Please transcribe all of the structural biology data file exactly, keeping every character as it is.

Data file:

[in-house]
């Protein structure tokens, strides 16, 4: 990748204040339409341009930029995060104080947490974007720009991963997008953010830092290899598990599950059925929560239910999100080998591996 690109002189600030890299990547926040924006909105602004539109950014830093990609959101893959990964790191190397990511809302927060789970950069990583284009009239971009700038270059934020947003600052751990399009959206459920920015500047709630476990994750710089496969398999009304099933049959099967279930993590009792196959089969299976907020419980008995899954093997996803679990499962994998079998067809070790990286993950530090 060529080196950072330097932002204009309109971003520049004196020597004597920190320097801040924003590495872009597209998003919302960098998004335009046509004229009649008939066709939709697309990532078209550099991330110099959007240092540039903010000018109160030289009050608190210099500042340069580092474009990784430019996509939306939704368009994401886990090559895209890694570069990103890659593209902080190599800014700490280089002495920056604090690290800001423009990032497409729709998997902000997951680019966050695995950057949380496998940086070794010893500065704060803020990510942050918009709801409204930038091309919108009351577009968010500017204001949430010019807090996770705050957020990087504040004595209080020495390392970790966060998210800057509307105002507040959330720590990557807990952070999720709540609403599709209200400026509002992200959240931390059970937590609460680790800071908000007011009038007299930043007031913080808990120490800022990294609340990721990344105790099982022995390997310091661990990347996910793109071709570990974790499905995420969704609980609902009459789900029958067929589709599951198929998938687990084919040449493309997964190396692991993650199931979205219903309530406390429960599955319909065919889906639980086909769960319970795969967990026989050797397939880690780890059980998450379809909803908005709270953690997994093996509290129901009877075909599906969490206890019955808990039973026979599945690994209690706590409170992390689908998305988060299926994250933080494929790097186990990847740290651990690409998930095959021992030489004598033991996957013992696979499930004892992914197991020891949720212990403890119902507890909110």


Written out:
[in-house]
């Protein structure tokens, strides 16, 4: 990748204040339409341009930029995060104080947490974007720009991963997008953010830092290899598990599950059925929560239910999100080998591996 690109002189600030890299990547926040924006909105602004539109950014830093990609959101893959990964790191190397990511809302927060789970950069990583284009009239971009700038270059934020947003600052751990399009959206459920920015500047709630476990994750710089496969398999009304099933049959099967279930993590009792196959089969299976907020419980008995899954093997996803679990499962994998079998067809070790990286993950530090 060529080196950072330097932002204009309109971003520049004196020597004597920190320097801040924003590495872009597209998003919302960098998004335009046509004229009649008939066709939709697309990532078209550099991330110099959007240092540039903010000018109160030289009050608190210099500042340069580092474009990784430019996509939306939704368009994401886990090559895209890694570069990103890659593209902080190599800014700490280089002495920056604090690290800001423009990032497409729709998997902000997951680019966050695995950057949380496998940086070794010893500065704060803020990510942050918009709801409204930038091309919108009351577009968010500017204001949430010019807090996770705050957020990087504040004595209080020495390392970790966060998210800057509307105002507040959330720590990557807990952070999720709540609403599709209200400026509002992200959240931390059970937590609460680790800071908000007011009038007299930043007031913080808990120490800022990294609340990721990344105790099982022995390997310091661990990347996910793109071709570990974790499905995420969704609980609902009459789900029958067929589709599951198929998938687990084919040449493309997964190396692991993650199931979205219903309530406390429960599955319909065919889906639980086909769960319970795969967990026989050797397939880690780890059980998450379809909803908005709270953690997994093996509290129901009877075909599906969490206890019955808990039973026979599945690994209690706590409170992390689908998305988060299926994250933080494929790097186990990847740290651990690409998930095959021992030489004598033991996957013992696979499930004892992914197991020891949720212990403890119902507890909110």